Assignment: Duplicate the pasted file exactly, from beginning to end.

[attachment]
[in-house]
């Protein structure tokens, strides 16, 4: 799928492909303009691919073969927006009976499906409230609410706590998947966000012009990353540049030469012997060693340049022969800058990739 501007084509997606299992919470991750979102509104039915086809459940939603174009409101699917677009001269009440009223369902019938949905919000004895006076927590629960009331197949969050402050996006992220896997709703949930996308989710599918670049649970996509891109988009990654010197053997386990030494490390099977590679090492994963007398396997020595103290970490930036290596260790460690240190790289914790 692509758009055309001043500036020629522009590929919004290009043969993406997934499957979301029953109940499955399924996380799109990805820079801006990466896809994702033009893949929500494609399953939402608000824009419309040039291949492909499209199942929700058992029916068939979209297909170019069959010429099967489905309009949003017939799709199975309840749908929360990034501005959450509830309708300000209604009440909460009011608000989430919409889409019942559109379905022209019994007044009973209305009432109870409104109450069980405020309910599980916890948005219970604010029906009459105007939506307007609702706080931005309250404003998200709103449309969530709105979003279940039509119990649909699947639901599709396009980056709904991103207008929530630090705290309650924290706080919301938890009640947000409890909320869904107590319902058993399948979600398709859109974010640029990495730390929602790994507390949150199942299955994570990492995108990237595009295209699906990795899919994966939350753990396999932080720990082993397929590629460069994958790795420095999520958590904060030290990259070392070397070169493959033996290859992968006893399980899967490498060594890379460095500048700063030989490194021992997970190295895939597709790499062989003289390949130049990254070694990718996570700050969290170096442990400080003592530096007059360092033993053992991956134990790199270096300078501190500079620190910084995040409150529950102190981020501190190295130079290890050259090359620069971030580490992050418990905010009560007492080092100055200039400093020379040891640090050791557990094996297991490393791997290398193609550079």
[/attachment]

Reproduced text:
[in-house]
């Protein structure tokens, strides 16, 4: 799928492909303009691919073969927006009976499906409230609410706590998947966000012009990353540049030469012997060693340049022969800058990739 501007084509997606299992919470991750979102509104039915086809459940939603174009409101699917677009001269009440009223369902019938949905919000004895006076927590629960009331197949969050402050996006992220896997709703949930996308989710599918670049649970996509891109988009990654010197053997386990030494490390099977590679090492994963007398396997020595103290970490930036290596260790460690240190790289914790 692509758009055309001043500036020629522009590929919004290009043969993406997934499957979301029953109940499955399924996380799109990805820079801006990466896809994702033009893949929500494609399953939402608000824009419309040039291949492909499209199942929700058992029916068939979209297909170019069959010429099967489905309009949003017939799709199975309840749908929360990034501005959450509830309708300000209604009440909460009011608000989430919409889409019942559109379905022209019994007044009973209305009432109870409104109450069980405020309910599980916890948005219970604010029906009459105007939506307007609702706080931005309250404003998200709103449309969530709105979003279940039509119990649909699947639901599709396009980056709904991103207008929530630090705290309650924290706080919301938890009640947000409890909320869904107590319902058993399948979600398709859109974010640029990495730390929602790994507390949150199942299955994570990492995108990237595009295209699906990795899919994966939350753990396999932080720990082993397929590629460069994958790795420095999520958590904060030290990259070392070397070169493959033996290859992968006893399980899967490498060594890379460095500048700063030989490194021992997970190295895939597709790499062989003289390949130049990254070694990718996570700050969290170096442990400080003592530096007059360092033993053992991956134990790199270096300078501190500079620190910084995040409150529950102190981020501190190295130079290890050259090359620069971030580490992050418990905010009560007492080092100055200039400093020379040891640090050791557990094996297991490393791997290398193609550079």